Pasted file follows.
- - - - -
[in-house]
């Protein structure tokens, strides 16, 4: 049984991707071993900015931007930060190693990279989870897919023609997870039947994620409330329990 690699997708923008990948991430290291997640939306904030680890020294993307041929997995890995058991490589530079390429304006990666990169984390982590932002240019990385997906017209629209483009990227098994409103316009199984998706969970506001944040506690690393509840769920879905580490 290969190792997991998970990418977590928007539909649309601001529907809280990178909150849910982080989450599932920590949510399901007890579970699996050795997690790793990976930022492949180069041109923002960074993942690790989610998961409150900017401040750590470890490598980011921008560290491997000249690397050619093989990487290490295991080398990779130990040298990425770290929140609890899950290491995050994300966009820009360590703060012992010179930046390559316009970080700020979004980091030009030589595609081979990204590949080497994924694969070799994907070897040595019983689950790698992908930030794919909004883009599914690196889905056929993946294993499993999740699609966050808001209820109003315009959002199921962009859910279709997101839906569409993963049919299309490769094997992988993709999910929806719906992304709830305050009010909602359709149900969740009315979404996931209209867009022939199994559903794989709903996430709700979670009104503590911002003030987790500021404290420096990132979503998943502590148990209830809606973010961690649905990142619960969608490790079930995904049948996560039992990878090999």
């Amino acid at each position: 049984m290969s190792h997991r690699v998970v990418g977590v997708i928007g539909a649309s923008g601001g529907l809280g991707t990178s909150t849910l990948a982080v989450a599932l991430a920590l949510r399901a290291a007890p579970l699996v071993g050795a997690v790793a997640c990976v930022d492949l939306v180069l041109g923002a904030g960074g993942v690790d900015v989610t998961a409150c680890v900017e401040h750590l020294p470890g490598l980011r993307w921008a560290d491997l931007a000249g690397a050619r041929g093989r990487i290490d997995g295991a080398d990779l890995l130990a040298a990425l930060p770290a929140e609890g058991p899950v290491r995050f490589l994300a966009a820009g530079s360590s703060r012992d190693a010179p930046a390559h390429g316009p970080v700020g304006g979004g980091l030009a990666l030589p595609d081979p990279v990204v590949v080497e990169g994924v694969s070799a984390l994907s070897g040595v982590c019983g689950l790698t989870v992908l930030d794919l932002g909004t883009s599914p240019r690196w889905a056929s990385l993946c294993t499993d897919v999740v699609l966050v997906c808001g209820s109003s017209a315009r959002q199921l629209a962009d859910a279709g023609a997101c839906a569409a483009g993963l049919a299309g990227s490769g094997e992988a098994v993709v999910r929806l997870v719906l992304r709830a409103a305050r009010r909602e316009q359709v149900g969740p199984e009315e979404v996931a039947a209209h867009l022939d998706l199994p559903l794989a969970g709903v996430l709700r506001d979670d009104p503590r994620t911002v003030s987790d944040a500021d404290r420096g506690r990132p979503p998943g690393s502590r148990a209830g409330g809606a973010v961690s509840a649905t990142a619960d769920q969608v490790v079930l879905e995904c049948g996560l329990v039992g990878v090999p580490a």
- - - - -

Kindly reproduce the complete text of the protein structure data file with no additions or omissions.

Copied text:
[in-house]
């Protein structure tokens, strides 16, 4: 049984991707071993900015931007930060190693990279989870897919023609997870039947994620409330329990 690699997708923008990948991430290291997640939306904030680890020294993307041929997995890995058991490589530079390429304006990666990169984390982590932002240019990385997906017209629209483009990227098994409103316009199984998706969970506001944040506690690393509840769920879905580490 290969190792997991998970990418977590928007539909649309601001529907809280990178909150849910982080989450599932920590949510399901007890579970699996050795997690790793990976930022492949180069041109923002960074993942690790989610998961409150900017401040750590470890490598980011921008560290491997000249690397050619093989990487290490295991080398990779130990040298990425770290929140609890899950290491995050994300966009820009360590703060012992010179930046390559316009970080700020979004980091030009030589595609081979990204590949080497994924694969070799994907070897040595019983689950790698992908930030794919909004883009599914690196889905056929993946294993499993999740699609966050808001209820109003315009959002199921962009859910279709997101839906569409993963049919299309490769094997992988993709999910929806719906992304709830305050009010909602359709149900969740009315979404996931209209867009022939199994559903794989709903996430709700979670009104503590911002003030987790500021404290420096990132979503998943502590148990209830809606973010961690649905990142619960969608490790079930995904049948996560039992990878090999």
């Amino acid at each position: 049984m290969s190792h997991r690699v998970v990418g977590v997708i928007g539909a649309s923008g601001g529907l809280g991707t990178s909150t849910l990948a982080v989450a599932l991430a920590l949510r399901a290291a007890p579970l699996v071993g050795a997690v790793a997640c990976v930022d492949l939306v180069l041109g923002a904030g960074g993942v690790d900015v989610t998961a409150c680890v900017e401040h750590l020294p470890g490598l980011r993307w921008a560290d491997l931007a000249g690397a050619r041929g093989r990487i290490d997995g295991a080398d990779l890995l130990a040298a990425l930060p770290a929140e609890g058991p899950v290491r995050f490589l994300a966009a820009g530079s360590s703060r012992d190693a010179p930046a390559h390429g316009p970080v700020g304006g979004g980091l030009a990666l030589p595609d081979p990279v990204v590949v080497e990169g994924v694969s070799a984390l994907s070897g040595v982590c019983g689950l790698t989870v992908l930030d794919l932002g909004t883009s599914p240019r690196w889905a056929s990385l993946c294993t499993d897919v999740v699609l966050v997906c808001g209820s109003s017209a315009r959002q199921l629209a962009d859910a279709g023609a997101c839906a569409a483009g993963l049919a299309g990227s490769g094997e992988a098994v993709v999910r929806l997870v719906l992304r709830a409103a305050r009010r909602e316009q359709v149900g969740p199984e009315e979404v996931a039947a209209h867009l022939d998706l199994p559903l794989a969970g709903v996430l709700r506001d979670d009104p503590r994620t911002v003030s987790d944040a500021d404290r420096g506690r990132p979503p998943g690393s502590r148990a209830g409330g809606a973010v961690s509840a649905t990142a619960d769920q969608v490790v079930l879905e995904c049948g996560l329990v039992g990878v090999p580490a």